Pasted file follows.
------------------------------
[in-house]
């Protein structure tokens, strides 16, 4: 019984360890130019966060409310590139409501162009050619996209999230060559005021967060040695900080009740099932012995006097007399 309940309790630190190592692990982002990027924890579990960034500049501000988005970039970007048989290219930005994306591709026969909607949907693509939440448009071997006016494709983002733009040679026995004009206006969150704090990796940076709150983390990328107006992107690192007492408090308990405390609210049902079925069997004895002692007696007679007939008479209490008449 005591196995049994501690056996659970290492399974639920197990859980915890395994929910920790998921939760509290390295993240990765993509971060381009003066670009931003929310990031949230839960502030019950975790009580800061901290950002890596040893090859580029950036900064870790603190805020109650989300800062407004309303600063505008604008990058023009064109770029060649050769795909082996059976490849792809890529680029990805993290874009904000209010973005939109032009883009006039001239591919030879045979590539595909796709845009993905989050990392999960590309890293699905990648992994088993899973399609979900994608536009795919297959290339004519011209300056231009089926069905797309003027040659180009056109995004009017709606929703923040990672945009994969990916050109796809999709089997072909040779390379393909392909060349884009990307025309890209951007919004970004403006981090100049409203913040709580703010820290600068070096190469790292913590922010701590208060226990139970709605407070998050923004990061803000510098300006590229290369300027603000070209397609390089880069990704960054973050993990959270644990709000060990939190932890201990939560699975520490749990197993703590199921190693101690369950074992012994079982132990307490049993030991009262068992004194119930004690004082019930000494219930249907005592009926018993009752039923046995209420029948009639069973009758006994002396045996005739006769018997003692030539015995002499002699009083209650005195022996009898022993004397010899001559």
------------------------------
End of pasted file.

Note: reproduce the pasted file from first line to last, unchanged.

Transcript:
[in-house]
């Protein structure tokens, strides 16, 4: 019984360890130019966060409310590139409501162009050619996209999230060559005021967060040695900080009740099932012995006097007399 309940309790630190190592692990982002990027924890579990960034500049501000988005970039970007048989290219930005994306591709026969909607949907693509939440448009071997006016494709983002733009040679026995004009206006969150704090990796940076709150983390990328107006992107690192007492408090308990405390609210049902079925069997004895002692007696007679007939008479209490008449 005591196995049994501690056996659970290492399974639920197990859980915890395994929910920790998921939760509290390295993240990765993509971060381009003066670009931003929310990031949230839960502030019950975790009580800061901290950002890596040893090859580029950036900064870790603190805020109650989300800062407004309303600063505008604008990058023009064109770029060649050769795909082996059976490849792809890529680029990805993290874009904000209010973005939109032009883009006039001239591919030879045979590539595909796709845009993905989050990392999960590309890293699905990648992994088993899973399609979900994608536009795919297959290339004519011209300056231009089926069905797309003027040659180009056109995004009017709606929703923040990672945009994969990916050109796809999709089997072909040779390379393909392909060349884009990307025309890209951007919004970004403006981090100049409203913040709580703010820290600068070096190469790292913590922010701590208060226990139970709605407070998050923004990061803000510098300006590229290369300027603000070209397609390089880069990704960054973050993990959270644990709000060990939190932890201990939560699975520490749990197993703590199921190693101690369950074992012994079982132990307490049993030991009262068992004194119930004690004082019930000494219930249907005592009926018993009752039923046995209420029948009639069973009758006994002396045996005739006769018997003692030539015995002499002699009083209650005195022996009898022993004397010899001559």